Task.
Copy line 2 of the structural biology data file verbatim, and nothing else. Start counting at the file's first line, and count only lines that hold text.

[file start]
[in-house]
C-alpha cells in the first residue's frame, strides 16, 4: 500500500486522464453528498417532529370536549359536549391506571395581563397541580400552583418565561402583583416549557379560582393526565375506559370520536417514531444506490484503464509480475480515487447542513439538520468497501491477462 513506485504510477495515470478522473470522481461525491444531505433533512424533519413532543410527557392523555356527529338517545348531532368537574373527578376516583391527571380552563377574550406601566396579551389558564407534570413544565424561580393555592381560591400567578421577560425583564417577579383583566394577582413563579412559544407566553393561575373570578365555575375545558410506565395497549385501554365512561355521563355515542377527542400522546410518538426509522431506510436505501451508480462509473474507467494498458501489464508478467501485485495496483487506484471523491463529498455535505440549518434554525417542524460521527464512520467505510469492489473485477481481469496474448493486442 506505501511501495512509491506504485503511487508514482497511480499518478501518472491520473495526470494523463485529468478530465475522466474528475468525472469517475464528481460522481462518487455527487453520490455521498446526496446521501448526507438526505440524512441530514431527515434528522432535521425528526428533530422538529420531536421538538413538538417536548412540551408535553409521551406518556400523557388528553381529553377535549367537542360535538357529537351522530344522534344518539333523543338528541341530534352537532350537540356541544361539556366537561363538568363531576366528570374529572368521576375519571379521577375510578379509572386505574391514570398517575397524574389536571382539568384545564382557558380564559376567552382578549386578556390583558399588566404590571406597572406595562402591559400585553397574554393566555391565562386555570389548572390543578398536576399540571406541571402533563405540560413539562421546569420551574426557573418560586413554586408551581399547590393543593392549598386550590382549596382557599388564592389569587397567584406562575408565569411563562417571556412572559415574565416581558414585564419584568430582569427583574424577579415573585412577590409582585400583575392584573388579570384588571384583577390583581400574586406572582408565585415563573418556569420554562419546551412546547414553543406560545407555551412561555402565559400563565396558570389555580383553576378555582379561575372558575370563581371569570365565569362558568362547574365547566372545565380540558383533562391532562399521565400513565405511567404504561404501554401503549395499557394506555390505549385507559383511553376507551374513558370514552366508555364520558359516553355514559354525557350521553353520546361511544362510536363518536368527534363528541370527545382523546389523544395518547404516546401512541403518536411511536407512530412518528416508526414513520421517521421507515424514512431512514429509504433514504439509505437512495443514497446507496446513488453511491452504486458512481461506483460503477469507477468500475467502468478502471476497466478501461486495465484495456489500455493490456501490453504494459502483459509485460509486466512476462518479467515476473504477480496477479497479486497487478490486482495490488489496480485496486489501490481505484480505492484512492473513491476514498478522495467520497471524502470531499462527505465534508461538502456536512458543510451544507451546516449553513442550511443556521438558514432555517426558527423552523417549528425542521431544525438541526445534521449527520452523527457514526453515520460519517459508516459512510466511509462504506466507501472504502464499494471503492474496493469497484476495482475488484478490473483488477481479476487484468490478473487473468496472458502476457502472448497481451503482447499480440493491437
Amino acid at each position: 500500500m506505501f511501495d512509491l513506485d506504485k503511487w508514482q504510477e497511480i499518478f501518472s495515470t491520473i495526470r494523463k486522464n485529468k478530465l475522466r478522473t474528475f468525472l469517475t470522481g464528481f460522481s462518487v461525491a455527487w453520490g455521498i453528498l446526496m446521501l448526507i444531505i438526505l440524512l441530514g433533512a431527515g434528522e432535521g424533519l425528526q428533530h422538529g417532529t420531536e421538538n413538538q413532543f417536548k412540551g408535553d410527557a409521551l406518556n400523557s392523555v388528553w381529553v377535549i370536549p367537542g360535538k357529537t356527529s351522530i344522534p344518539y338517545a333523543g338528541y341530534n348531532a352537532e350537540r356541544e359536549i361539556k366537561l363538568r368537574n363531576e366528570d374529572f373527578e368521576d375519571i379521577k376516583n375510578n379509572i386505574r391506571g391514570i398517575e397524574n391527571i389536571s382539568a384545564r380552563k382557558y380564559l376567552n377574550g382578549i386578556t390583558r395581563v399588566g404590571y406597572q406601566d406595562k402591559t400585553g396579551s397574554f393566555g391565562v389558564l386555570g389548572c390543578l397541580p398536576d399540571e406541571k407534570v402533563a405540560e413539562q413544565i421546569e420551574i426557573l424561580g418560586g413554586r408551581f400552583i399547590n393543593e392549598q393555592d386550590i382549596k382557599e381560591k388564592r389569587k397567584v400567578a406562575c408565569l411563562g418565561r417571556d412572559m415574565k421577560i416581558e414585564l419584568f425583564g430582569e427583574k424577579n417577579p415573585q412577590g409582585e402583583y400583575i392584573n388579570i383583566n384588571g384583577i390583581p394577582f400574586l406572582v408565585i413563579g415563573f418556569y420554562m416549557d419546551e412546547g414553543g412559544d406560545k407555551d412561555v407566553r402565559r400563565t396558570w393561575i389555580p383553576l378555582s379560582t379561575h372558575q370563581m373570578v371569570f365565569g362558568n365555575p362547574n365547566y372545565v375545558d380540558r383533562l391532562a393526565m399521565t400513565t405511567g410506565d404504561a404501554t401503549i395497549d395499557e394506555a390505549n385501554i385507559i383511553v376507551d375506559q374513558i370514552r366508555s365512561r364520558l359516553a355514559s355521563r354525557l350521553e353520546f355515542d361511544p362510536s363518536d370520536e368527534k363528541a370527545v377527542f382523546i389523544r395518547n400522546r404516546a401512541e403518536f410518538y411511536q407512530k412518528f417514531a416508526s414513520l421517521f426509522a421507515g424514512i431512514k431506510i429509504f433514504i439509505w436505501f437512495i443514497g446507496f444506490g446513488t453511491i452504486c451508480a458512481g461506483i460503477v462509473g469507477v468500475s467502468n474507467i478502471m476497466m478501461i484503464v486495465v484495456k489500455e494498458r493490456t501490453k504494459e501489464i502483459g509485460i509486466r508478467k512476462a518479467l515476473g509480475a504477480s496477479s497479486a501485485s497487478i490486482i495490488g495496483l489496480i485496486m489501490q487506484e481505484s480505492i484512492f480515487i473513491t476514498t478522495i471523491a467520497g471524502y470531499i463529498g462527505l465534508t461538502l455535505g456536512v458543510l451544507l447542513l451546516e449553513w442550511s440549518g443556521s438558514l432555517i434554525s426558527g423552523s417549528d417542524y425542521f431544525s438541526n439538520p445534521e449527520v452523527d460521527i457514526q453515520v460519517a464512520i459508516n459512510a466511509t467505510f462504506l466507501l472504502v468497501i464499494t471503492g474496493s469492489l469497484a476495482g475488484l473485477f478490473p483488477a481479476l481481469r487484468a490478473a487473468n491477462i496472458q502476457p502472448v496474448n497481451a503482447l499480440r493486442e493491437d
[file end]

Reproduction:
C-alpha cells in the first residue's frame, strides 16, 4: 500500500486522464453528498417532529370536549359536549391506571395581563397541580400552583418565561402583583416549557379560582393526565375506559370520536417514531444506490484503464509480475480515487447542513439538520468497501491477462 513506485504510477495515470478522473470522481461525491444531505433533512424533519413532543410527557392523555356527529338517545348531532368537574373527578376516583391527571380552563377574550406601566396579551389558564407534570413544565424561580393555592381560591400567578421577560425583564417577579383583566394577582413563579412559544407566553393561575373570578365555575375545558410506565395497549385501554365512561355521563355515542377527542400522546410518538426509522431506510436505501451508480462509473474507467494498458501489464508478467501485485495496483487506484471523491463529498455535505440549518434554525417542524460521527464512520467505510469492489473485477481481469496474448493486442 506505501511501495512509491506504485503511487508514482497511480499518478501518472491520473495526470494523463485529468478530465475522466474528475468525472469517475464528481460522481462518487455527487453520490455521498446526496446521501448526507438526505440524512441530514431527515434528522432535521425528526428533530422538529420531536421538538413538538417536548412540551408535553409521551406518556400523557388528553381529553377535549367537542360535538357529537351522530344522534344518539333523543338528541341530534352537532350537540356541544361539556366537561363538568363531576366528570374529572368521576375519571379521577375510578379509572386505574391514570398517575397524574389536571382539568384545564382557558380564559376567552382578549386578556390583558399588566404590571406597572406595562402591559400585553397574554393566555391565562386555570389548572390543578398536576399540571406541571402533563405540560413539562421546569420551574426557573418560586413554586408551581399547590393543593392549598386550590382549596382557599388564592389569587397567584406562575408565569411563562417571556412572559415574565416581558414585564419584568430582569427583574424577579415573585412577590409582585400583575392584573388579570384588571384583577390583581400574586406572582408565585415563573418556569420554562419546551412546547414553543406560545407555551412561555402565559400563565396558570389555580383553576378555582379561575372558575370563581371569570365565569362558568362547574365547566372545565380540558383533562391532562399521565400513565405511567404504561404501554401503549395499557394506555390505549385507559383511553376507551374513558370514552366508555364520558359516553355514559354525557350521553353520546361511544362510536363518536368527534363528541370527545382523546389523544395518547404516546401512541403518536411511536407512530412518528416508526414513520421517521421507515424514512431512514429509504433514504439509505437512495443514497446507496446513488453511491452504486458512481461506483460503477469507477468500475467502468478502471476497466478501461486495465484495456489500455493490456501490453504494459502483459509485460509486466512476462518479467515476473504477480496477479497479486497487478490486482495490488489496480485496486489501490481505484480505492484512492473513491476514498478522495467520497471524502470531499462527505465534508461538502456536512458543510451544507451546516449553513442550511443556521438558514432555517426558527423552523417549528425542521431544525438541526445534521449527520452523527457514526453515520460519517459508516459512510466511509462504506466507501472504502464499494471503492474496493469497484476495482475488484478490473483488477481479476487484468490478473487473468496472458502476457502472448497481451503482447499480440493491437